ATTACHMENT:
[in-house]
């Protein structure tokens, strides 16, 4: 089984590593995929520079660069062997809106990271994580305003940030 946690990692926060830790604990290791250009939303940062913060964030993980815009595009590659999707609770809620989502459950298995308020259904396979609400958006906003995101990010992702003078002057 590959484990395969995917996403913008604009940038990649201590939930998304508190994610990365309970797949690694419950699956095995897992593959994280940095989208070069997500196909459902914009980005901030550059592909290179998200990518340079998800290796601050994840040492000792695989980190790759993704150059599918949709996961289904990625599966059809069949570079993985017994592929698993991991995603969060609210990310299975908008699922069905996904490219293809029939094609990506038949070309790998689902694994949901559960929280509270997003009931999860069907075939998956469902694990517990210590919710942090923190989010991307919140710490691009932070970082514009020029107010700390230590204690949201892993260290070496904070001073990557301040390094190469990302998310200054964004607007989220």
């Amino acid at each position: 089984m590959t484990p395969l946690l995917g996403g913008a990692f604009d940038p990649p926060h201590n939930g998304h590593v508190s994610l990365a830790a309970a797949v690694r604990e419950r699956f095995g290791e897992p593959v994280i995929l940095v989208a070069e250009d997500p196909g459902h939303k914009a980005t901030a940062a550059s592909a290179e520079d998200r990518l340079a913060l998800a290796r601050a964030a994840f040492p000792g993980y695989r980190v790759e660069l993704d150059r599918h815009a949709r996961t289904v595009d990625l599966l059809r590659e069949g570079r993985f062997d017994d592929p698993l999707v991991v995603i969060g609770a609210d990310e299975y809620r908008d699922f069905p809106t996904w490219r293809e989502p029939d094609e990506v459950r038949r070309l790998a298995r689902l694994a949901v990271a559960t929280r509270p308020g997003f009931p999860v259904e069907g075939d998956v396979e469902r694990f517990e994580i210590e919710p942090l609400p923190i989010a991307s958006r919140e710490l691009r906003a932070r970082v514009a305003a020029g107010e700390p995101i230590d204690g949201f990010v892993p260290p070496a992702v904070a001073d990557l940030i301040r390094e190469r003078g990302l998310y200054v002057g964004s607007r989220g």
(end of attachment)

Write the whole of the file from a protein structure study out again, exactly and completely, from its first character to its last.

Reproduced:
[in-house]
């Protein structure tokens, strides 16, 4: 089984590593995929520079660069062997809106990271994580305003940030 946690990692926060830790604990290791250009939303940062913060964030993980815009595009590659999707609770809620989502459950298995308020259904396979609400958006906003995101990010992702003078002057 590959484990395969995917996403913008604009940038990649201590939930998304508190994610990365309970797949690694419950699956095995897992593959994280940095989208070069997500196909459902914009980005901030550059592909290179998200990518340079998800290796601050994840040492000792695989980190790759993704150059599918949709996961289904990625599966059809069949570079993985017994592929698993991991995603969060609210990310299975908008699922069905996904490219293809029939094609990506038949070309790998689902694994949901559960929280509270997003009931999860069907075939998956469902694990517990210590919710942090923190989010991307919140710490691009932070970082514009020029107010700390230590204690949201892993260290070496904070001073990557301040390094190469990302998310200054964004607007989220």
């Amino acid at each position: 089984m590959t484990p395969l946690l995917g996403g913008a990692f604009d940038p990649p926060h201590n939930g998304h590593v508190s994610l990365a830790a309970a797949v690694r604990e419950r699956f095995g290791e897992p593959v994280i995929l940095v989208a070069e250009d997500p196909g459902h939303k914009a980005t901030a940062a550059s592909a290179e520079d998200r990518l340079a913060l998800a290796r601050a964030a994840f040492p000792g993980y695989r980190v790759e660069l993704d150059r599918h815009a949709r996961t289904v595009d990625l599966l059809r590659e069949g570079r993985f062997d017994d592929p698993l999707v991991v995603i969060g609770a609210d990310e299975y809620r908008d699922f069905p809106t996904w490219r293809e989502p029939d094609e990506v459950r038949r070309l790998a298995r689902l694994a949901v990271a559960t929280r509270p308020g997003f009931p999860v259904e069907g075939d998956v396979e469902r694990f517990e994580i210590e919710p942090l609400p923190i989010a991307s958006r919140e710490l691009r906003a932070r970082v514009a305003a020029g107010e700390p995101i230590d204690g949201f990010v892993p260290p070496a992702v904070a001073d990557l940030i301040r390094e190469r003078g990302l998310y200054v002057g964004s607007r989220g």